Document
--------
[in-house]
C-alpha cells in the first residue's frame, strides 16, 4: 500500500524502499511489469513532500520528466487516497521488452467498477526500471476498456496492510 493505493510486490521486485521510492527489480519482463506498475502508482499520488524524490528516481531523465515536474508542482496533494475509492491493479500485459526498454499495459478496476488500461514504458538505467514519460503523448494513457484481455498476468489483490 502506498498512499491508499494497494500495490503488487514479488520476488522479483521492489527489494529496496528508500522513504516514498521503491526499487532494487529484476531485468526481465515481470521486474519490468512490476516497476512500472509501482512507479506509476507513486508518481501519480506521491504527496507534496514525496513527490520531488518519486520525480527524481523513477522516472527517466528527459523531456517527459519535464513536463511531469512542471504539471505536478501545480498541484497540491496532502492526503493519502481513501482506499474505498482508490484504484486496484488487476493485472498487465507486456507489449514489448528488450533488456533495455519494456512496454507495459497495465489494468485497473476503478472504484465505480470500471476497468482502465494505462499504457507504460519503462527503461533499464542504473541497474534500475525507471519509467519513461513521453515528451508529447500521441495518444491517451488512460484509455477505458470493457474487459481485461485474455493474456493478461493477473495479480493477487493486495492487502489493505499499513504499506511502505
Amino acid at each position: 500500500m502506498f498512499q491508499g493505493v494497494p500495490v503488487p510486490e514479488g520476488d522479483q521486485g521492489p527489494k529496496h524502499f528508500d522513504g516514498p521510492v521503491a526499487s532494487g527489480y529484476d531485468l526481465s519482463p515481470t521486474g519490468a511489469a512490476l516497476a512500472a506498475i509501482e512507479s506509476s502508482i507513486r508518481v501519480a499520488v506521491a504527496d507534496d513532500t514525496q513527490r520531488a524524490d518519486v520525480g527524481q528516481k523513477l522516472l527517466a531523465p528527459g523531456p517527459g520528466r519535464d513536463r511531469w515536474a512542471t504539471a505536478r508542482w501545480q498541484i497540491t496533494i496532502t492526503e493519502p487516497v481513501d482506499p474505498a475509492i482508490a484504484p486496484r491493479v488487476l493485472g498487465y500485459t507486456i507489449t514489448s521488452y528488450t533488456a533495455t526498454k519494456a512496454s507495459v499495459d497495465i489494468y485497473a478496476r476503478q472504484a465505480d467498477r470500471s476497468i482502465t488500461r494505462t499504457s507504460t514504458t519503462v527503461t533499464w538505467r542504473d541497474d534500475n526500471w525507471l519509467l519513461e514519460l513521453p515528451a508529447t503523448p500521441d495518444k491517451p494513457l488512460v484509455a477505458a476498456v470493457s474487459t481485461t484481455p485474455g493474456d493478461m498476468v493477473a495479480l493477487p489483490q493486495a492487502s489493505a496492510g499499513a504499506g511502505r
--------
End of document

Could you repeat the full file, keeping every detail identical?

[in-house]
C-alpha cells in the first residue's frame, strides 16, 4: 500500500524502499511489469513532500520528466487516497521488452467498477526500471476498456496492510 493505493510486490521486485521510492527489480519482463506498475502508482499520488524524490528516481531523465515536474508542482496533494475509492491493479500485459526498454499495459478496476488500461514504458538505467514519460503523448494513457484481455498476468489483490 502506498498512499491508499494497494500495490503488487514479488520476488522479483521492489527489494529496496528508500522513504516514498521503491526499487532494487529484476531485468526481465515481470521486474519490468512490476516497476512500472509501482512507479506509476507513486508518481501519480506521491504527496507534496514525496513527490520531488518519486520525480527524481523513477522516472527517466528527459523531456517527459519535464513536463511531469512542471504539471505536478501545480498541484497540491496532502492526503493519502481513501482506499474505498482508490484504484486496484488487476493485472498487465507486456507489449514489448528488450533488456533495455519494456512496454507495459497495465489494468485497473476503478472504484465505480470500471476497468482502465494505462499504457507504460519503462527503461533499464542504473541497474534500475525507471519509467519513461513521453515528451508529447500521441495518444491517451488512460484509455477505458470493457474487459481485461485474455493474456493478461493477473495479480493477487493486495492487502489493505499499513504499506511502505
Amino acid at each position: 500500500m502506498f498512499q491508499g493505493v494497494p500495490v503488487p510486490e514479488g520476488d522479483q521486485g521492489p527489494k529496496h524502499f528508500d522513504g516514498p521510492v521503491a526499487s532494487g527489480y529484476d531485468l526481465s519482463p515481470t521486474g519490468a511489469a512490476l516497476a512500472a506498475i509501482e512507479s506509476s502508482i507513486r508518481v501519480a499520488v506521491a504527496d507534496d513532500t514525496q513527490r520531488a524524490d518519486v520525480g527524481q528516481k523513477l522516472l527517466a531523465p528527459g523531456p517527459g520528466r519535464d513536463r511531469w515536474a512542471t504539471a505536478r508542482w501545480q498541484i497540491t496533494i496532502t492526503e493519502p487516497v481513501d482506499p474505498a475509492i482508490a484504484p486496484r491493479v488487476l493485472g498487465y500485459t507486456i507489449t514489448s521488452y528488450t533488456a533495455t526498454k519494456a512496454s507495459v499495459d497495465i489494468y485497473a478496476r476503478q472504484a465505480d467498477r470500471s476497468i482502465t488500461r494505462t499504457s507504460t514504458t519503462v527503461t533499464w538505467r542504473d541497474d534500475n526500471w525507471l519509467l519513461e514519460l513521453p515528451a508529447t503523448p500521441d495518444k491517451p494513457l488512460v484509455a477505458a476498456v470493457s474487459t481485461t484481455p485474455g493474456d493478461m498476468v493477473a495479480l493477487p489483490q493486495a492487502s489493505a496492510g499499513a504499506g511502505r